Augustine of Hippo (354-430 AD) was perhaps the greatest teacher of the Christian faith after the apostles. Augustine’s Christ-centered theology emphasizes the liturgy and preaching of the church as the chief means of incorporation into the Body of Christ, a liturgical order that was quite well established already in his day. Augustine’s Confessions are a moving account of his slow embrace of the Faith. In City of God he shows how the Kingdom of Christ and the kingdoms of Earth overlap in this current age in complex and challenging ways for believers which requires faith in Christ to eventually win the victory.
Bernard of Clairvaux (1090-1153) was a favorite theologian of Luther’s. Bernard was the founder of the Cistercian monastic order which drew mostly from the knights and nobles of the day. Bernard taught that traditional Christian liturgy, preaching, and fellowship of the church creates an alternative community to those of the world which heals our sinful desire for greed, lust, avarice, and personal glory and re-directs our desire to the glory and gifts of Christ which draws us into the City of God even now (though imperfectly) here on Earth.
Holmer, Paul L. (1917-2004) while not widely known outside academic circles, Paul Holmer taught several generations of prominent theologians at Yale University from 1962-1987. He was a leader of the “post-liberal” school of theologians who sought to return to the traditional teachings of the Christian fathers like Irenaeus, Augustine, Bernard, and Luther in opposition to modern theological trends that deny the reality of the supernatural or the efficacy of traditional worship and theology. He was a mentor of Pastor Martin.
Irenaeus of Lyons (c. 130-200 A.D.) was the bishop of Lyons. As a boy, he heard Polycarp teach. Polycarp had been a student of John the Apostle. This link with the apostolic generation makes Irenaeus important because it shows that our orthodoxy of today is based on what the apostles themselves taught. Against the Gnostics, Irenaeus emphasized the authority of Scripture and the Gospel of Christ, especially His incarnation, death, and resurrection as the world’s salvation by grace through faith. He shows that the pastors of the church all teach this Faith consistently.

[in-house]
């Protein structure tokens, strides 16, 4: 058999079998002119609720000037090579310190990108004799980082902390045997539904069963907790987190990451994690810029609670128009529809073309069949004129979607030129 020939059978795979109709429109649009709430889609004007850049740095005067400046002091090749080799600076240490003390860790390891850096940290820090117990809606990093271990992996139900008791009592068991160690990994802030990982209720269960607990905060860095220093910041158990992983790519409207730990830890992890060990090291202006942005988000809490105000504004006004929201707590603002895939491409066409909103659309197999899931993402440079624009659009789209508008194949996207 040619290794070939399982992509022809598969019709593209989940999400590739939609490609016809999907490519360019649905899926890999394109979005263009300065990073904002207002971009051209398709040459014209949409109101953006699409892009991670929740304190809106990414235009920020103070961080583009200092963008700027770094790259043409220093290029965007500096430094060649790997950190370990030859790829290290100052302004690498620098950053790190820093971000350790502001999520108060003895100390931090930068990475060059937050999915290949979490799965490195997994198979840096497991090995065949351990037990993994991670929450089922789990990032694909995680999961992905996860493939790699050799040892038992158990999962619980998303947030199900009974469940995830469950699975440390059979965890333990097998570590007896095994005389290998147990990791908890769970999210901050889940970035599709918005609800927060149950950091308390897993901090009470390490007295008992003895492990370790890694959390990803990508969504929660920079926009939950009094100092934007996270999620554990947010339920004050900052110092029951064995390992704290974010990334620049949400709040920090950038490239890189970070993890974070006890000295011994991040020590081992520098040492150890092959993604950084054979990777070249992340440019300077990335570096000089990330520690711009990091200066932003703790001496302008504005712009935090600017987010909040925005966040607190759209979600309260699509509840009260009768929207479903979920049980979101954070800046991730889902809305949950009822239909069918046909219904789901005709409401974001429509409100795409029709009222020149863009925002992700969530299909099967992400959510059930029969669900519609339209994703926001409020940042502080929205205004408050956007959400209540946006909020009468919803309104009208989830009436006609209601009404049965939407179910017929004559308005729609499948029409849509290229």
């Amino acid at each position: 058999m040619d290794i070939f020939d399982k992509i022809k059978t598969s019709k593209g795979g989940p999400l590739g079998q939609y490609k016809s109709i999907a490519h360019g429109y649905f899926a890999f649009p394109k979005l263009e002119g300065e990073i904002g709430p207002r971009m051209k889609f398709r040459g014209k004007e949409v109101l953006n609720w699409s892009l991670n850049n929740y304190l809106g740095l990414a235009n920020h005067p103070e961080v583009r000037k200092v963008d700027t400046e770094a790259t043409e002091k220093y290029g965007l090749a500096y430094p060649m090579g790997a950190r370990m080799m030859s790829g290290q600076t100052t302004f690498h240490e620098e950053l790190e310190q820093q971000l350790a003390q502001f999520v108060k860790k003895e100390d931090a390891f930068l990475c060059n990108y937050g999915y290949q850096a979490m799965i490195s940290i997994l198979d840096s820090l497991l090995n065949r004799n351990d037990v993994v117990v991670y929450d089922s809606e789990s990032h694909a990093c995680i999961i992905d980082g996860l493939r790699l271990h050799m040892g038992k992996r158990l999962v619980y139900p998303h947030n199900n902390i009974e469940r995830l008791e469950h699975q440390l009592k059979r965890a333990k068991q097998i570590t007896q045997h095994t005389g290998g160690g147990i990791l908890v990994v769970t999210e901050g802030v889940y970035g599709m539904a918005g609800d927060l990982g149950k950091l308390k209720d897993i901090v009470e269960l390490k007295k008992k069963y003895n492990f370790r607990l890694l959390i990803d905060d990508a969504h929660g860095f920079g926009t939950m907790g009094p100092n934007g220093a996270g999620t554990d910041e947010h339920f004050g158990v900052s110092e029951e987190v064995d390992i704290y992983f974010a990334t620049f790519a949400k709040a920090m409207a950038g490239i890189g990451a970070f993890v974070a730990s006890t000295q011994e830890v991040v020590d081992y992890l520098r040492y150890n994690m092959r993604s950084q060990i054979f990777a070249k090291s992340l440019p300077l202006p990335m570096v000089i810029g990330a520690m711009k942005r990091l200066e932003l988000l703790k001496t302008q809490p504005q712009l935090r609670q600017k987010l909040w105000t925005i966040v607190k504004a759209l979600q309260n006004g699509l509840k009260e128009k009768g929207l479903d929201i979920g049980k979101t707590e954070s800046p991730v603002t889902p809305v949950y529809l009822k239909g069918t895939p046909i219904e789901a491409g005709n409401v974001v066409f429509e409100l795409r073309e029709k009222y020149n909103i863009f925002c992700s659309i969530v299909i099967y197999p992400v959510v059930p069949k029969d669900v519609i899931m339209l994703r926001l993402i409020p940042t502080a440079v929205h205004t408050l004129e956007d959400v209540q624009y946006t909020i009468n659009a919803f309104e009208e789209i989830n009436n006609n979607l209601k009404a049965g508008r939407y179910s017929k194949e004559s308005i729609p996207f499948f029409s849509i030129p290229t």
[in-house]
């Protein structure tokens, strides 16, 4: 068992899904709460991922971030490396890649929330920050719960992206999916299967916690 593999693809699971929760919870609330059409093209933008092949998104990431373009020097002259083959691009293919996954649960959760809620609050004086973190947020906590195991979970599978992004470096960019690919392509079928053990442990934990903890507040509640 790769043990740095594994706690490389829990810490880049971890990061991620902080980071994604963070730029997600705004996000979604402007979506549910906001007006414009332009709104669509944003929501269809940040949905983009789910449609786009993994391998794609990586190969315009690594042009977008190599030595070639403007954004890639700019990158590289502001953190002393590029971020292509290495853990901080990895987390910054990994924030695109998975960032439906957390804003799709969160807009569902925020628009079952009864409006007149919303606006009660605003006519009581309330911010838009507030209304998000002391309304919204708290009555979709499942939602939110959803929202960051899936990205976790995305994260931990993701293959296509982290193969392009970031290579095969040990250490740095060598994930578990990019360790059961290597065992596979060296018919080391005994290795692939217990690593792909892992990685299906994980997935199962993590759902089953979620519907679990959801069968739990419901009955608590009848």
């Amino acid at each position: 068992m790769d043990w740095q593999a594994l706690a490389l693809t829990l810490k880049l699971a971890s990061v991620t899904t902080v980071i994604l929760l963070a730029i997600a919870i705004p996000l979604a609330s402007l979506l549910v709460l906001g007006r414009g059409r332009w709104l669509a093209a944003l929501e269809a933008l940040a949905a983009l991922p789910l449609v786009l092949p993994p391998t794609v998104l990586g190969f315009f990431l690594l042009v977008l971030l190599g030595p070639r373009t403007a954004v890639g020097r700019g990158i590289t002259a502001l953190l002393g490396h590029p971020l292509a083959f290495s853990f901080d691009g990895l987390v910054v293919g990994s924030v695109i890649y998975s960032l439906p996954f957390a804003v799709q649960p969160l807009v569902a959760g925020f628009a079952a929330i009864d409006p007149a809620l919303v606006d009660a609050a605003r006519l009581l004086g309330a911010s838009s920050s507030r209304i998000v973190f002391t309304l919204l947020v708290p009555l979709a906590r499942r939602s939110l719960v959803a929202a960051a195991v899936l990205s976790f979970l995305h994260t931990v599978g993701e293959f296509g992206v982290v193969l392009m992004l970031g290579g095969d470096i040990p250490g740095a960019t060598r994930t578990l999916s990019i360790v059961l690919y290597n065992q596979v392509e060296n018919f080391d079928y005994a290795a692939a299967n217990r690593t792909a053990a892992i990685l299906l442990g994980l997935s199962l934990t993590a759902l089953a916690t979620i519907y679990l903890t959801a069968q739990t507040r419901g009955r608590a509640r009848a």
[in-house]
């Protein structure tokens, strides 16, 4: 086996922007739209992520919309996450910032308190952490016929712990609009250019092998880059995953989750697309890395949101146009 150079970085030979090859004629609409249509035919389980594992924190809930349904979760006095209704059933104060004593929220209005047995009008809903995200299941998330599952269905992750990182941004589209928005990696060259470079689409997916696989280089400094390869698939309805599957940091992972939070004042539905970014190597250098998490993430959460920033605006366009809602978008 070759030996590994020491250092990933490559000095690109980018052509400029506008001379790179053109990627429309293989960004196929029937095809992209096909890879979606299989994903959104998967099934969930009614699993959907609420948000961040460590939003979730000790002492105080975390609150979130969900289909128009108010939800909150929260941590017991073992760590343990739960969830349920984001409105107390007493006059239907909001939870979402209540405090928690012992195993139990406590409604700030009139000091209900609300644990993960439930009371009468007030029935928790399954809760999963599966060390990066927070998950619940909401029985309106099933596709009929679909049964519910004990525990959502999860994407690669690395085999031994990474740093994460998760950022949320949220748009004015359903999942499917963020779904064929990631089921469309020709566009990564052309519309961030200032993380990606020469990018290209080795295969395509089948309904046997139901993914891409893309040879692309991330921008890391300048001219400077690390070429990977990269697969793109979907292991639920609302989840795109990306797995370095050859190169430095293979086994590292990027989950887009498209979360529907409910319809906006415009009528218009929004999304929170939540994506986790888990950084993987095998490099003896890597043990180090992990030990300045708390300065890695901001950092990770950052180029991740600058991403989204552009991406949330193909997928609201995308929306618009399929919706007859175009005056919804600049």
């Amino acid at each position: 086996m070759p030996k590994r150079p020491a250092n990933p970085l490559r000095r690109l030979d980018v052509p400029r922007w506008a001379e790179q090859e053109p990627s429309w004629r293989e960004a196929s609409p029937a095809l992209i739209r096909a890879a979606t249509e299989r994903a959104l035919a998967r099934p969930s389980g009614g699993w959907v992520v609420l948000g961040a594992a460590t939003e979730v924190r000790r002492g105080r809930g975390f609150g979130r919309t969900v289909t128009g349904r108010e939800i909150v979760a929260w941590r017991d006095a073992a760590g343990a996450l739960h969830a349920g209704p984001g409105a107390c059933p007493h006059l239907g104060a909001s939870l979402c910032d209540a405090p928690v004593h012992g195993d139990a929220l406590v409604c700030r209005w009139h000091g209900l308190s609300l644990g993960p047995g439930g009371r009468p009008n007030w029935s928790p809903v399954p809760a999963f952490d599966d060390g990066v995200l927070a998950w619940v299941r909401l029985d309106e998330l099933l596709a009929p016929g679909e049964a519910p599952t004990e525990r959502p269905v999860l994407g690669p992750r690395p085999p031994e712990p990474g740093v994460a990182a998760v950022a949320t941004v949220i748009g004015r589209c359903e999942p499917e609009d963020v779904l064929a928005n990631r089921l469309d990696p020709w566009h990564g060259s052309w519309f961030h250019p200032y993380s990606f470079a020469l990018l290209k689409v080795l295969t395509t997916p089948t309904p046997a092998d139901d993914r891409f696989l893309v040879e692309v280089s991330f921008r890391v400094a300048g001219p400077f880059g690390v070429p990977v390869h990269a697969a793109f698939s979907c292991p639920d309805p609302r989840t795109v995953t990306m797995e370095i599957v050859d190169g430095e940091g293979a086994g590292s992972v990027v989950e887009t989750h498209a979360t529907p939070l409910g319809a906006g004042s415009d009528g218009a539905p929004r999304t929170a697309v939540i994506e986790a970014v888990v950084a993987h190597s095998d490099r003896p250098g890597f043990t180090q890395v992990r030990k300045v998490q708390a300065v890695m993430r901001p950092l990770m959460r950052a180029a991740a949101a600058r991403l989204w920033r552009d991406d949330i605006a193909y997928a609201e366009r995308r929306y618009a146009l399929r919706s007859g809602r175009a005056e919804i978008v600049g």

John of Damascus (655-750) was a Christian theologian who lived under early Muslim rule. He shows the consistency of Christian orthodoxy. He vigorously defended traditional liturgical forms and the use of religious art (icons) in worship and devotion, contrary to the popular, Muslim-influenced trend of the time for abstract, free-form worship devoid of art and images and sacraments. His teaching of the two natures of Christ is especially powerful, showing that the divine and human natures in Christ can be distinguished but never separated and form one indivisible Person.
Lewis, C.S. (1898-1963) As a professor of literature at Oxford and Cambridge Universities, Lewis is well known for his defense of traditional Christian worship and theology in books like Mere Christianity, The Screwtape Letters, The Abolition of Man and others. He is also beloved for his Narnia fantasy books. Whether in theology or fiction, Lewis consistently defends orthodox Christianity and the central role of Christ’s incarnation, death, and resurrection as our life and salvation which we receive by God’s grace as a gift to faith. His winsome way of defending and presenting the classic truths of the faith have given him a place of honor among the teachers of the faith.
Luther, Martin (1483-1546). Reformer of the medieval church. Luther drew heavily on the great fathers of the church to recall the Church catholic to the genuine worship and preaching of the apostolic and orthodox Church. He is particularly well known for putting Christ and His gifts (rather than human works) back at the center of the Church’s life, and for his critique of the corruptions of a bureaucratic and worldly-minded church hierarchy.
Matins – This is a service of psalms and prayers and preaching that dates from the early Middle ages. At Our Savior Lutheran Church, we offer Holy Communion after Matins for those who desire to commune.
Sasse, Hermann (1895-1976) was a German Lutheran theologian and pastor who worked with Karl Barth and Dietrich Bonhoeffer to oppose the Nazis in the 1930s and who for his courageous stand had to leave Germany after World War II and settled in Australia. Dr. Sasse called the church back to her historic creeds, confessions, and worship as a noble, but it was a “lonely way” through a world bent on self-destruction to the Kingdom of Christ which even now offers light in the dark places.